As we reported in our update on the FCA's coronavirus advice hub, the Financial Conduct Authority (FCA) has drawn the attention of Firms to the joint proposals by the FCA, the Prudential Regulation Authority (PRA) and the Bank of England (BoE) for bolstering operational resilience as a useful resource during the current Coronavirus disruption.


In their January consultation paper the FCA, PRA and BoE put forward proposals for new rules to require Firms to take steps to ensure they were "operationally resilient" by being able to prevent, adapt, respond to, recover and learn from operational disruptions.

Noting that:

Operational disruptions and the unavailability of important business services have the potential to cause wide-reaching harm to consumers and market integrity, threaten the viability of firms and cause instability in the financial system.

The consultation paper focused on how the provision of such services could be maintained in the event of disruptions.

The Proposals

The January proposals would require firms to:

  • identify their important business services that if disrupted could cause harm to consumers or market integrity
  • identify and document the people, processes, technology, facilities and information that support the firm's important business services
  • set impact tolerances for each important business service (ie thresholds for maximum tolerable disruption)
  • test their ability to remain within their impact tolerances through a range of severe but plausible disruption scenarios
  • conduct lessons learned exercises to identify, prioritise and invest in their ability to respond and recover from disruptions as effectively as possible
  • develop internal and external communications plans for when important business services are disrupted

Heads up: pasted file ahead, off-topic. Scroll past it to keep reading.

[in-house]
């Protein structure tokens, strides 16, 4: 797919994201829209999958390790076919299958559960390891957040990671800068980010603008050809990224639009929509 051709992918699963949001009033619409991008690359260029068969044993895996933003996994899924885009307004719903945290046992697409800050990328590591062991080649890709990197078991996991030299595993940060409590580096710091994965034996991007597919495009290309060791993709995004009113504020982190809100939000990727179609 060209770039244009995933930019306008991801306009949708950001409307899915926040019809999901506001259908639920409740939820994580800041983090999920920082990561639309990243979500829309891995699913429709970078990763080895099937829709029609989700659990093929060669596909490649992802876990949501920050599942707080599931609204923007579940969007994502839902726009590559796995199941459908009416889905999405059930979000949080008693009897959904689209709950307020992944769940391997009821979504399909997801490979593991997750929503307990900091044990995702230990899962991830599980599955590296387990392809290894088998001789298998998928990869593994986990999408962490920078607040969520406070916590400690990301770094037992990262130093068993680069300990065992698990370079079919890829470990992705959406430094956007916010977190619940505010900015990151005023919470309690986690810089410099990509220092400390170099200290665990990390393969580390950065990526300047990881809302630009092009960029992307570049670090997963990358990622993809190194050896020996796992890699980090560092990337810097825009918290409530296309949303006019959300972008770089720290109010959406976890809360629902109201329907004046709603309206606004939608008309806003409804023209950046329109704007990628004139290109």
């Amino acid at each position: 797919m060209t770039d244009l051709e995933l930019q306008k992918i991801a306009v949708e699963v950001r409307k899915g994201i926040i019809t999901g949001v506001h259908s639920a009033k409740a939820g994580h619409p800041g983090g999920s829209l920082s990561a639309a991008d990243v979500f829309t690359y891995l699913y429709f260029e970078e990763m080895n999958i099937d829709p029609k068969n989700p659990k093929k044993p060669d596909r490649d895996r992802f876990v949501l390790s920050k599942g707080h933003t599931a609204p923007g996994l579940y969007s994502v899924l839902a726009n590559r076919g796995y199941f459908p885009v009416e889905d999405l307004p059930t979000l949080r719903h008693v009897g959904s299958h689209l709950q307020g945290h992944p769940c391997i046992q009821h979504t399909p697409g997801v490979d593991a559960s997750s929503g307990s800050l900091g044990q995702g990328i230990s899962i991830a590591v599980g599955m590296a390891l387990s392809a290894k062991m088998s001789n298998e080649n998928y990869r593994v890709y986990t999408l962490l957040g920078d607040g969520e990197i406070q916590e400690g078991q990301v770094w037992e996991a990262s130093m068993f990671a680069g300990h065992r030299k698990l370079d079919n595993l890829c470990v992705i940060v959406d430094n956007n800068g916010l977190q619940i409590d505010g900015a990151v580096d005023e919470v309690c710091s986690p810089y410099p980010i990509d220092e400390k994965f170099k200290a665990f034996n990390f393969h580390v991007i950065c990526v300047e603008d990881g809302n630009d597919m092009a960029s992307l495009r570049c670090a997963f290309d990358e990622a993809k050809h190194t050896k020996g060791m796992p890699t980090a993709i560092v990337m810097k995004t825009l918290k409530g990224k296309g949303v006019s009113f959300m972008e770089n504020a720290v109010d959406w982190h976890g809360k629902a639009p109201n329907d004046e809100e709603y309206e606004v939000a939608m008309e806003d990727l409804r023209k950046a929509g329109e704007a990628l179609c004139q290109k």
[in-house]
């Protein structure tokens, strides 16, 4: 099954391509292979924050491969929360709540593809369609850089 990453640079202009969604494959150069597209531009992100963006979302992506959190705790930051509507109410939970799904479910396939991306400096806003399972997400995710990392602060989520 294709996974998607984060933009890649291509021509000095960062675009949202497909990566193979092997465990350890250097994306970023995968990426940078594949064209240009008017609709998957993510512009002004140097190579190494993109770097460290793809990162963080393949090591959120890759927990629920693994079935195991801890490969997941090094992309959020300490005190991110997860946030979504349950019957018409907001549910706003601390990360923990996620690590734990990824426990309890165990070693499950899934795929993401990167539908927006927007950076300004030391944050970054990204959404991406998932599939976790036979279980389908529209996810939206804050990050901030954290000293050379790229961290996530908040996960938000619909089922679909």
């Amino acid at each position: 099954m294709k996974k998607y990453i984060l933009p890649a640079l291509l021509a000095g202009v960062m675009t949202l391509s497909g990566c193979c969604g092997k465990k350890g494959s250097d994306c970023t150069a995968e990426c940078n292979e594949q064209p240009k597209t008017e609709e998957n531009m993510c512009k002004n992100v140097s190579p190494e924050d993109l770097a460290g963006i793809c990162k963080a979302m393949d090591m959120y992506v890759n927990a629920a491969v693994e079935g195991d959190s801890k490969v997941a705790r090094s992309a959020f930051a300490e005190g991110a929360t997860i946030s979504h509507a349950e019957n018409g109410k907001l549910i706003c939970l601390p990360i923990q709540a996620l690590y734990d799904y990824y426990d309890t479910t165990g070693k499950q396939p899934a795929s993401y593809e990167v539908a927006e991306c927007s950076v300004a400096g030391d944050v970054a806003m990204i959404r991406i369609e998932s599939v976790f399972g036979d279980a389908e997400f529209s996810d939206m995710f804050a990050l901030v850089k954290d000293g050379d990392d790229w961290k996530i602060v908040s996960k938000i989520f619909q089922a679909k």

• create a self-assessment document

How Firms should respond

In putting forward these proposals the UK regulators were hoping to ensure that Firms would be able to plan ahead and take steps to mitigate and reduce future harm to consumers and the wider financial system. Events have clearly overtaken the consultation. Firms grappling with day to day crisis management may be smiling wryly at the requirement to test their impact tolerences in "severe but plausible scenarios".

However, Firms should, even during the fire-fighting, be keeping a record of where stresses have emerged in their operations and business models as well as of what has helped and hindered their maintenance of key services. One of the key planks of the proposals is to ensure that lessons are learned from disruptions. We can assume that, once final proposals are implemented, FCA will expect firms to have learned from their experiences over this recent period.

In addition, FCA has extended the deadline for consultation on its proposals until 1st October, so that it can ensure that the impacts of the current crisis can be considered and will welcome feedback of Firms' experiences.